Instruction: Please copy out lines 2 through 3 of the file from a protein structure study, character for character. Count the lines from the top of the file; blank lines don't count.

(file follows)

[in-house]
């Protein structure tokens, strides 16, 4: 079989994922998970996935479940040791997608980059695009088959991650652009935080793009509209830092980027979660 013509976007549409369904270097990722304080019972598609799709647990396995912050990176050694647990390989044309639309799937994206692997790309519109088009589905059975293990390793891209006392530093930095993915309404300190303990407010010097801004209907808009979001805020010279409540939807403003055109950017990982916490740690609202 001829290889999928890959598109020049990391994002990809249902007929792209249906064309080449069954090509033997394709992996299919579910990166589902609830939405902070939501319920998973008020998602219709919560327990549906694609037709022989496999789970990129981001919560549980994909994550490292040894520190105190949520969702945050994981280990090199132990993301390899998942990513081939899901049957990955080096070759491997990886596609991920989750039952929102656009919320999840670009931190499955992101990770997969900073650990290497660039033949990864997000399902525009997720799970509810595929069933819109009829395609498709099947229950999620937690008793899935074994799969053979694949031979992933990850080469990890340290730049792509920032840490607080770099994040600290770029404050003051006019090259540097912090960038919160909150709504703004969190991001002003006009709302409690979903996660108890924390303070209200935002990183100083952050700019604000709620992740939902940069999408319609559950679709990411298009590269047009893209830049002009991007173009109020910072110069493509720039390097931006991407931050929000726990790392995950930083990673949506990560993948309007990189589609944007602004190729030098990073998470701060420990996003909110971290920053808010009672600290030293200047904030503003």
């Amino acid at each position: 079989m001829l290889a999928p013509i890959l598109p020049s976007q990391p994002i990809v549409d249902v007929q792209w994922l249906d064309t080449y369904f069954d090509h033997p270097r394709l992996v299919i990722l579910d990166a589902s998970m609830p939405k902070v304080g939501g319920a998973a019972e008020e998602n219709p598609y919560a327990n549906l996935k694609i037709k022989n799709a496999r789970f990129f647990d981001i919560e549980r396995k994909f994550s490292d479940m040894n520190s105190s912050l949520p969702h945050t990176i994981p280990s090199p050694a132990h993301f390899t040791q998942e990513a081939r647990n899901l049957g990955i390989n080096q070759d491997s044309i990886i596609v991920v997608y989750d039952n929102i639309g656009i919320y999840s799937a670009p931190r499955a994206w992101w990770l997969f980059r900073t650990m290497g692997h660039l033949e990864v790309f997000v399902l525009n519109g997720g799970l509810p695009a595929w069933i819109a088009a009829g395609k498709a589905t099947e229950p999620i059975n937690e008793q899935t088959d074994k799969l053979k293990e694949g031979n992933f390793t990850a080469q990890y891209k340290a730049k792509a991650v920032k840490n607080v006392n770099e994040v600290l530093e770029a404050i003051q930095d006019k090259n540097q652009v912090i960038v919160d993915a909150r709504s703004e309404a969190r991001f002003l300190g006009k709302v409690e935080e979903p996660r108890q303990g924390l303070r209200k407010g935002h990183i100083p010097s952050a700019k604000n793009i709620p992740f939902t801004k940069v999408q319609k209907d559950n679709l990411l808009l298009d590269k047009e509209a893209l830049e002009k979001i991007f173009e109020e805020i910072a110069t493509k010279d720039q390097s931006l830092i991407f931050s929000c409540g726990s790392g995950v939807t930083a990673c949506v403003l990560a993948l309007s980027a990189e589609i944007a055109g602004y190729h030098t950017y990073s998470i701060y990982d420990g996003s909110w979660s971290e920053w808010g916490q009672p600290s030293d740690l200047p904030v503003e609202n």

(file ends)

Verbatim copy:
């Protein structure tokens, strides 16, 4: 079989994922998970996935479940040791997608980059695009088959991650652009935080793009509209830092980027979660 013509976007549409369904270097990722304080019972598609799709647990396995912050990176050694647990390989044309639309799937994206692997790309519109088009589905059975293990390793891209006392530093930095993915309404300190303990407010010097801004209907808009979001805020010279409540939807403003055109950017990982916490740690609202 001829290889999928890959598109020049990391994002990809249902007929792209249906064309080449069954090509033997394709992996299919579910990166589902609830939405902070939501319920998973008020998602219709919560327990549906694609037709022989496999789970990129981001919560549980994909994550490292040894520190105190949520969702945050994981280990090199132990993301390899998942990513081939899901049957990955080096070759491997990886596609991920989750039952929102656009919320999840670009931190499955992101990770997969900073650990290497660039033949990864997000399902525009997720799970509810595929069933819109009829395609498709099947229950999620937690008793899935074994799969053979694949031979992933990850080469990890340290730049792509920032840490607080770099994040600290770029404050003051006019090259540097912090960038919160909150709504703004969190991001002003006009709302409690979903996660108890924390303070209200935002990183100083952050700019604000709620992740939902940069999408319609559950679709990411298009590269047009893209830049002009991007173009109020910072110069493509720039390097931006991407931050929000726990790392995950930083990673949506990560993948309007990189589609944007602004190729030098990073998470701060420990996003909110971290920053808010009672600290030293200047904030503003």
């Amino acid at each position: 079989m001829l290889a999928p013509i890959l598109p020049s976007q990391p994002i990809v549409d249902v007929q792209w994922l249906d064309t080449y369904f069954d090509h033997p270097r394709l992996v299919i990722l579910d990166a589902s998970m609830p939405k902070v304080g939501g319920a998973a019972e008020e998602n219709p598609y919560a327990n549906l996935k694609i037709k022989n799709a496999r789970f990129f647990d981001i919560e549980r396995k994909f994550s490292d479940m040894n520190s105190s912050l949520p969702h945050t990176i994981p280990s090199p050694a132990h993301f390899t040791q998942e990513a081939r647990n899901l049957g990955i390989n080096q070759d491997s044309i990886i596609v991920v997608y989750d039952n929102i639309g656009i919320y999840s799937a670009p931190r499955a994206w992101w990770l997969f980059r900073t650990m290497g692997h660039l033949e990864v790309f997000v399902l525009n519109g997720g799970l509810p695009a595929w069933i819109a088009a009829g395609k498709a589905t099947e229950p999620i059975n937690e008793q899935t088959d074994k799969l053979k293990e694949g031979n992933f390793t990850a080469q990890y891209k340290a730049k792509a991650v920032k840490n607080v006392n770099e994040v600290l530093e770029a404050i003051q930095d006019k090259n540097q652009v912090i960038v919160d993915a909150r709504s703004e309404a969190r991001f002003l300190g006009k709302v409690e935080e979903p996660r108890q303990g924390l303070r209200k407010g935002h990183i100083p010097s952050a700019k604000n793009i709620p992740f939902t801004k940069v999408q319609k209907d559950n679709l990411l808009l298009d590269k047009e509209a893209l830049e002009k979001i991007f173009e109020e805020i910072a110069t493509k010279d720039q390097s931006l830092i991407f931050s929000c409540g726990s790392g995950v939807t930083a990673c949506v403003l990560a993948l309007s980027a990189e589609i944007a055109g602004y190729h030098t950017y990073s998470i701060y990982d420990g996003s909110w979660s971290e920053w808010g916490q009672p600290s030293d740690l200047p904030v503003e609202n």